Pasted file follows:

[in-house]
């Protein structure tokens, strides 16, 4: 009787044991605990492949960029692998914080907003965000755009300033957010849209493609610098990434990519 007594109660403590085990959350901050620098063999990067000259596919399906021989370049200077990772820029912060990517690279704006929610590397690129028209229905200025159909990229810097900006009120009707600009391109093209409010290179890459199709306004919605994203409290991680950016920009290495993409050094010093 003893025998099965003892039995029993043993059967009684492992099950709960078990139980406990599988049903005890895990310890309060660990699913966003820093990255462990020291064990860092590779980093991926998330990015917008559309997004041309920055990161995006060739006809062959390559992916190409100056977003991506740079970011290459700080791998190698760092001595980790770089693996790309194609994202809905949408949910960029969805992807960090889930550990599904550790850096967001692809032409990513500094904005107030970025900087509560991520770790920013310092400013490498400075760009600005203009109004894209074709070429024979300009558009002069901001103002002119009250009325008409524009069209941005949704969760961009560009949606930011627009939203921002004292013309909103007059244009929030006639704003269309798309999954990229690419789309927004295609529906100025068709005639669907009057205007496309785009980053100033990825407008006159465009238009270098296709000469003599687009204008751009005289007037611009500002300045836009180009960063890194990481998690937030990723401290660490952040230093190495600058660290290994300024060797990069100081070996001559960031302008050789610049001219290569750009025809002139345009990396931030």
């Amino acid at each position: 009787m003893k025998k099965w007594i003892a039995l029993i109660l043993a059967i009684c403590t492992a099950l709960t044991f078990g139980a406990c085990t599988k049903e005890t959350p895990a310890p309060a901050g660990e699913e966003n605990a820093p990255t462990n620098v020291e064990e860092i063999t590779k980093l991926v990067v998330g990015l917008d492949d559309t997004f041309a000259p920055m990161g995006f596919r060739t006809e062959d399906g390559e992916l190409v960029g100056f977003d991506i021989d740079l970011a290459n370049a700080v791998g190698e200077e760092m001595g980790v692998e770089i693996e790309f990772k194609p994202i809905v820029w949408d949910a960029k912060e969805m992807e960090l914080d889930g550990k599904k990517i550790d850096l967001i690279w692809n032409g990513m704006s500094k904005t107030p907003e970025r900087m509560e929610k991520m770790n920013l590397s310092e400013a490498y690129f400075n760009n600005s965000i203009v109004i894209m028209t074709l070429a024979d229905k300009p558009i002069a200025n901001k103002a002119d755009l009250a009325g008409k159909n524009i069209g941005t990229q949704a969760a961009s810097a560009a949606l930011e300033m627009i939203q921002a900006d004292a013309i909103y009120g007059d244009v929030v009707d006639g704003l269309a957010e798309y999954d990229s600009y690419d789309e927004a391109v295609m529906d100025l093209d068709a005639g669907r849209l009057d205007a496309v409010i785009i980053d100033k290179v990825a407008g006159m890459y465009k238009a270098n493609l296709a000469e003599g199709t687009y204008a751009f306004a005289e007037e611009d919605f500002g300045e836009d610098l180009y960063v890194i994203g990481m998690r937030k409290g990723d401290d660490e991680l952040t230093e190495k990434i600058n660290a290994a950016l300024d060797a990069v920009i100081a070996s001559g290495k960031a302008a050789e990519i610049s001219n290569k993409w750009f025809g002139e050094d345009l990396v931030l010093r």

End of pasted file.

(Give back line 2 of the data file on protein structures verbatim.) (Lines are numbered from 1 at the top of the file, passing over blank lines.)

């Protein structure tokens, strides 16, 4: 009787044991605990492949960029692998914080907003965000755009300033957010849209493609610098990434990519 007594109660403590085990959350901050620098063999990067000259596919399906021989370049200077990772820029912060990517690279704006929610590397690129028209229905200025159909990229810097900006009120009707600009391109093209409010290179890459199709306004919605994203409290991680950016920009290495993409050094010093 003893025998099965003892039995029993043993059967009684492992099950709960078990139980406990599988049903005890895990310890309060660990699913966003820093990255462990020291064990860092590779980093991926998330990015917008559309997004041309920055990161995006060739006809062959390559992916190409100056977003991506740079970011290459700080791998190698760092001595980790770089693996790309194609994202809905949408949910960029969805992807960090889930550990599904550790850096967001692809032409990513500094904005107030970025900087509560991520770790920013310092400013490498400075760009600005203009109004894209074709070429024979300009558009002069901001103002002119009250009325008409524009069209941005949704969760961009560009949606930011627009939203921002004292013309909103007059244009929030006639704003269309798309999954990229690419789309927004295609529906100025068709005639669907009057205007496309785009980053100033990825407008006159465009238009270098296709000469003599687009204008751009005289007037611009500002300045836009180009960063890194990481998690937030990723401290660490952040230093190495600058660290290994300024060797990069100081070996001559960031302008050789610049001219290569750009025809002139345009990396931030």